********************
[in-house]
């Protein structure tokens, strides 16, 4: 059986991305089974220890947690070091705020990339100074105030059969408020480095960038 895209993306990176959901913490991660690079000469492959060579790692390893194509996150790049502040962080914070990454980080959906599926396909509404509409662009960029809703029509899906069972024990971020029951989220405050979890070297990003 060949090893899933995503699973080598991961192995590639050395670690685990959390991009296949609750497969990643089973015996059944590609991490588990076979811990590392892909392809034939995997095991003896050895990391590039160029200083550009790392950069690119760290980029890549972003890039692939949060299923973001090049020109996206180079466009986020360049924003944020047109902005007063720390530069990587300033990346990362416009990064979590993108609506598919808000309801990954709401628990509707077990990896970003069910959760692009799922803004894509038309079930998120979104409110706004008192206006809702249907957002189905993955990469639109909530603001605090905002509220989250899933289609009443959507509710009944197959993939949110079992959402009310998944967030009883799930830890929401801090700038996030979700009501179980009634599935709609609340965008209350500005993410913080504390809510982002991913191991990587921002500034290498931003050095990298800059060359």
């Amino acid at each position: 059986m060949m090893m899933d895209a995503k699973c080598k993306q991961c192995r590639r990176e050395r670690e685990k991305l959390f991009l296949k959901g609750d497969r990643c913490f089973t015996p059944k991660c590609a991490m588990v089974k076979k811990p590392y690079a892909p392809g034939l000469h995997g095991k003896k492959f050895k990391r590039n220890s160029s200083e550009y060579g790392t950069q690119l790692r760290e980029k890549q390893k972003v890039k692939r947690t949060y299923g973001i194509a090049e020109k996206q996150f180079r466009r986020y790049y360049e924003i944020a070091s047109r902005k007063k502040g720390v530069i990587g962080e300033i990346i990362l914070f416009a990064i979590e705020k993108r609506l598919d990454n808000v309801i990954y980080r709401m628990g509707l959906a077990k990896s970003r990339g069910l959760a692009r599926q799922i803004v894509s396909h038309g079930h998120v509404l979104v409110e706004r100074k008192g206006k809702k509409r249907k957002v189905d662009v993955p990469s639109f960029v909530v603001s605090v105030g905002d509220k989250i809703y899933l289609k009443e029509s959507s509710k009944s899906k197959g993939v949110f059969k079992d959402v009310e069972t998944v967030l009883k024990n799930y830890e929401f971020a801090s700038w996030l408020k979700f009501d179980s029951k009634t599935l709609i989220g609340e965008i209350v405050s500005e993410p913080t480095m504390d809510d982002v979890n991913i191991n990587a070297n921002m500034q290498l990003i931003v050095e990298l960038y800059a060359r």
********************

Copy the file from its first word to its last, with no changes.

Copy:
[in-house]
């Protein structure tokens, strides 16, 4: 059986991305089974220890947690070091705020990339100074105030059969408020480095960038 895209993306990176959901913490991660690079000469492959060579790692390893194509996150790049502040962080914070990454980080959906599926396909509404509409662009960029809703029509899906069972024990971020029951989220405050979890070297990003 060949090893899933995503699973080598991961192995590639050395670690685990959390991009296949609750497969990643089973015996059944590609991490588990076979811990590392892909392809034939995997095991003896050895990391590039160029200083550009790392950069690119760290980029890549972003890039692939949060299923973001090049020109996206180079466009986020360049924003944020047109902005007063720390530069990587300033990346990362416009990064979590993108609506598919808000309801990954709401628990509707077990990896970003069910959760692009799922803004894509038309079930998120979104409110706004008192206006809702249907957002189905993955990469639109909530603001605090905002509220989250899933289609009443959507509710009944197959993939949110079992959402009310998944967030009883799930830890929401801090700038996030979700009501179980009634599935709609609340965008209350500005993410913080504390809510982002991913191991990587921002500034290498931003050095990298800059060359």
């Amino acid at each position: 059986m060949m090893m899933d895209a995503k699973c080598k993306q991961c192995r590639r990176e050395r670690e685990k991305l959390f991009l296949k959901g609750d497969r990643c913490f089973t015996p059944k991660c590609a991490m588990v089974k076979k811990p590392y690079a892909p392809g034939l000469h995997g095991k003896k492959f050895k990391r590039n220890s160029s200083e550009y060579g790392t950069q690119l790692r760290e980029k890549q390893k972003v890039k692939r947690t949060y299923g973001i194509a090049e020109k996206q996150f180079r466009r986020y790049y360049e924003i944020a070091s047109r902005k007063k502040g720390v530069i990587g962080e300033i990346i990362l914070f416009a990064i979590e705020k993108r609506l598919d990454n808000v309801i990954y980080r709401m628990g509707l959906a077990k990896s970003r990339g069910l959760a692009r599926q799922i803004v894509s396909h038309g079930h998120v509404l979104v409110e706004r100074k008192g206006k809702k509409r249907k957002v189905d662009v993955p990469s639109f960029v909530v603001s605090v105030g905002d509220k989250i809703y899933l289609k009443e029509s959507s509710k009944s899906k197959g993939v949110f059969k079992d959402v009310e069972t998944v967030l009883k024990n799930y830890e929401f971020a801090s700038w996030l408020k979700f009501d179980s029951k009634t599935l709609i989220g609340e965008i209350v405050s500005e993410p913080t480095m504390d809510d982002v979890n991913i191991n990587a070297n921002m500034q290498l990003i931003v050095e990298l960038y800059a060359r």